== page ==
Death shrugged. He knew his answer, but the child wouldn't have believed it if he'd said it. So he spoke in a dodge: "I was wondering if you're planning to go back to school."

Stein cringed, and Death had to hide a wince of his own. He'd thought that would be a safe topic. To reassure Stein, he said, "I've spoken with the Dean of Student Affairs and had your absence registered as a medical one. You won't be penalized if you head back for the fall semester."

But Stein was clinging to his own elbows, shaking his head steadily. "I can't—can't…"

Death tilted his head to the side.

"I can't leave the city," Stein finished in a whisper.

There was a brief silence. Death took another sip of tea and wished that Stein would drink his. "Why not?" he asked finally.

Stein lifted his arms, and Death thought he was going to turn his screw again, but instead he buried his face in his hands, his elbows pulled in close as if that would make his lanky frame smaller. "I don't know what will happen if I do, if I leave, I don't know what I'll do…"

"But it's good for you to be out of the city," Death reminded him gently.

Stein peeked at him from between his fingers and shook his head. Or it may have been a particularly fierce shiver. Either way, it was familiar; the similarity to Ashura, when Ashura had been young and not yet dangerous, made Death's heart ache.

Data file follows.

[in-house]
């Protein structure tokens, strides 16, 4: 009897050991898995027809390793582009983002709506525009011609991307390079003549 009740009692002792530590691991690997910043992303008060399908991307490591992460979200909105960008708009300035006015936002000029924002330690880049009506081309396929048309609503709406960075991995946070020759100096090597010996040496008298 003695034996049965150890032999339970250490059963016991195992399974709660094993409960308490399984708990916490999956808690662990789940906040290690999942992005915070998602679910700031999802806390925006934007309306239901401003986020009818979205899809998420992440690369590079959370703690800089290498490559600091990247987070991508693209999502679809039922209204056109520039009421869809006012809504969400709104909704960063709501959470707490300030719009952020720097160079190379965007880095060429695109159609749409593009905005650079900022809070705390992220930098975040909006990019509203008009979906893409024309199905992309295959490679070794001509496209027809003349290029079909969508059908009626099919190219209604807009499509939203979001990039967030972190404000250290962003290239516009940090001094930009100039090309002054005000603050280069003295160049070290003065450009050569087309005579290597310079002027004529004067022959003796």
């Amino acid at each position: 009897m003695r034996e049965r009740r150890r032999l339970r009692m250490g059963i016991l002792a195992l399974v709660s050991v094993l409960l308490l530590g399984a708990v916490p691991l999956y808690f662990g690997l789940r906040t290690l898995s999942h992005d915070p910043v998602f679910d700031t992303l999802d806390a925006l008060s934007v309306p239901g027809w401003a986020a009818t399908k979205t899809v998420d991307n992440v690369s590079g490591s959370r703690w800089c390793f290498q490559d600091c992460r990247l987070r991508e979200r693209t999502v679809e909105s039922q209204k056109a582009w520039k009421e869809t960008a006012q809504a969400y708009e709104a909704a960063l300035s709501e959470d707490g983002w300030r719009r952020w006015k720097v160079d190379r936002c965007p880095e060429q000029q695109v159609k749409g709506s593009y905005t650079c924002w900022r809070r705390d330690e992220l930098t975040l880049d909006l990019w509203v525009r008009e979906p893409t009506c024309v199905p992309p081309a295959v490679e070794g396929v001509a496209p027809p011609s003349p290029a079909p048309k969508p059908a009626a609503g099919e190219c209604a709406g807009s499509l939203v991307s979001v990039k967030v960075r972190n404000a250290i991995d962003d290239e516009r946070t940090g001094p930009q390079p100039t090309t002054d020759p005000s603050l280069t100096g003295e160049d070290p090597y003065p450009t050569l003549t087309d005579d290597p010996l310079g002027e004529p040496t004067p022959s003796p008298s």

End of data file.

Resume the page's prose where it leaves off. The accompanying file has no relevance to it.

He asked, "What are you afraid will happen?"

Stein's eyes disappeared behind his fingers again. His voice was muffled by the palms of his hands. "I'll destroy something. I'll kill someone. You'll have me killed."

To deny Stein's fear entirely was impossible, and to shrug it off seemed disrespectful. Death was silent.

"Do you know—know why I haven't—" Stein choked on his own words and hunched further in, trying to shrink out of sight. "I should really j-just k—"

"Stein," Death said, as gently as he could muster, because he didn't want Stein to have to face the tail end of that thought. The boy's hands balled into fists in front of his face.

"What?" he asked, his voice hardly audible.

Death gave a long sigh. He wished Stein would look at him. He wished Stein did not have to be so afraid. He wished Stein had found some way, any way other than this one, to fit into the order so foreign to him.

"I think it's important for you to leave the city," he said somberly.

The boy gave a gasp so ragged that it sounded painful. Finally he raised his eyes again, seeking Death's, and the horror in them made Death stop breathing.

"Being here is crushing you," he said, trying to explain. And he couldn't bring himself to add the heart of the matter: I'm crushing you.

Stein shook his head slowly back and forth. "Being here is the only thing keeping me alive—keeping me from—from losing myself."

Death hesitated, but he couldn't let that statement stand. "From what I can see, you look pretty lost already."

Stein only shuddered in reply, clutching his arms to himself.